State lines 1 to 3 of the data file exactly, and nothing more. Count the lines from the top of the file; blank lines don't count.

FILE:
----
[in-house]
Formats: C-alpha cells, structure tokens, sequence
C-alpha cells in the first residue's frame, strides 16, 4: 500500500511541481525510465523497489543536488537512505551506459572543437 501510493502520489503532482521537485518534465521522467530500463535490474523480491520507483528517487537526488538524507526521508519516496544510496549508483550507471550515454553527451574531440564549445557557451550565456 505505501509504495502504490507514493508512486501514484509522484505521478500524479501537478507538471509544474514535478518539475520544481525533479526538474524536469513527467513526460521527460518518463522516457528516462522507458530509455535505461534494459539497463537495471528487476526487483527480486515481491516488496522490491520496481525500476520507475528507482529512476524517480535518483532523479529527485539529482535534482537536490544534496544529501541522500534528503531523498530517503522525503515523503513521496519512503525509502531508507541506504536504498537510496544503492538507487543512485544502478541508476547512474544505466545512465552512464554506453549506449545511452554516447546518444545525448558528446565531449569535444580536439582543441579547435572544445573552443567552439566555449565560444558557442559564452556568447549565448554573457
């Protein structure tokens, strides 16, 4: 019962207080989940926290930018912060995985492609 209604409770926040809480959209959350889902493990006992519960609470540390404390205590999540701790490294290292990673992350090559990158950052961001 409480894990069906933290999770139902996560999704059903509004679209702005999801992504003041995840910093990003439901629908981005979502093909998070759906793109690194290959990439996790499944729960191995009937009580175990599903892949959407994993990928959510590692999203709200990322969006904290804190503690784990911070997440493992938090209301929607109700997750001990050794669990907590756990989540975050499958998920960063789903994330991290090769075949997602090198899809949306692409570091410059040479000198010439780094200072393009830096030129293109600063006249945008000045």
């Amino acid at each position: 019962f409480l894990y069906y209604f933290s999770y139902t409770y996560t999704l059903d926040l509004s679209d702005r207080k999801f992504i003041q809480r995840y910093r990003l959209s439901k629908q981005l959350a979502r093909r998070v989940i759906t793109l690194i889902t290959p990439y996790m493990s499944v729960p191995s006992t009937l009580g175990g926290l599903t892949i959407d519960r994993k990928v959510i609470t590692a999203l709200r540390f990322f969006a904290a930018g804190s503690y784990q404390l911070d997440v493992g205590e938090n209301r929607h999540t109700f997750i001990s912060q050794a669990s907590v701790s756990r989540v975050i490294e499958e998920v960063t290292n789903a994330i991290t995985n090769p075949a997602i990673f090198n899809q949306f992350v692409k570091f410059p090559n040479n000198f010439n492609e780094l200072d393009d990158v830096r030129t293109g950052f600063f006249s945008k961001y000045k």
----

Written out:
[in-house]
Formats: C-alpha cells, structure tokens, sequence
C-alpha cells in the first residue's frame, strides 16, 4: 500500500511541481525510465523497489543536488537512505551506459572543437 501510493502520489503532482521537485518534465521522467530500463535490474523480491520507483528517487537526488538524507526521508519516496544510496549508483550507471550515454553527451574531440564549445557557451550565456 505505501509504495502504490507514493508512486501514484509522484505521478500524479501537478507538471509544474514535478518539475520544481525533479526538474524536469513527467513526460521527460518518463522516457528516462522507458530509455535505461534494459539497463537495471528487476526487483527480486515481491516488496522490491520496481525500476520507475528507482529512476524517480535518483532523479529527485539529482535534482537536490544534496544529501541522500534528503531523498530517503522525503515523503513521496519512503525509502531508507541506504536504498537510496544503492538507487543512485544502478541508476547512474544505466545512465552512464554506453549506449545511452554516447546518444545525448558528446565531449569535444580536439582543441579547435572544445573552443567552439566555449565560444558557442559564452556568447549565448554573457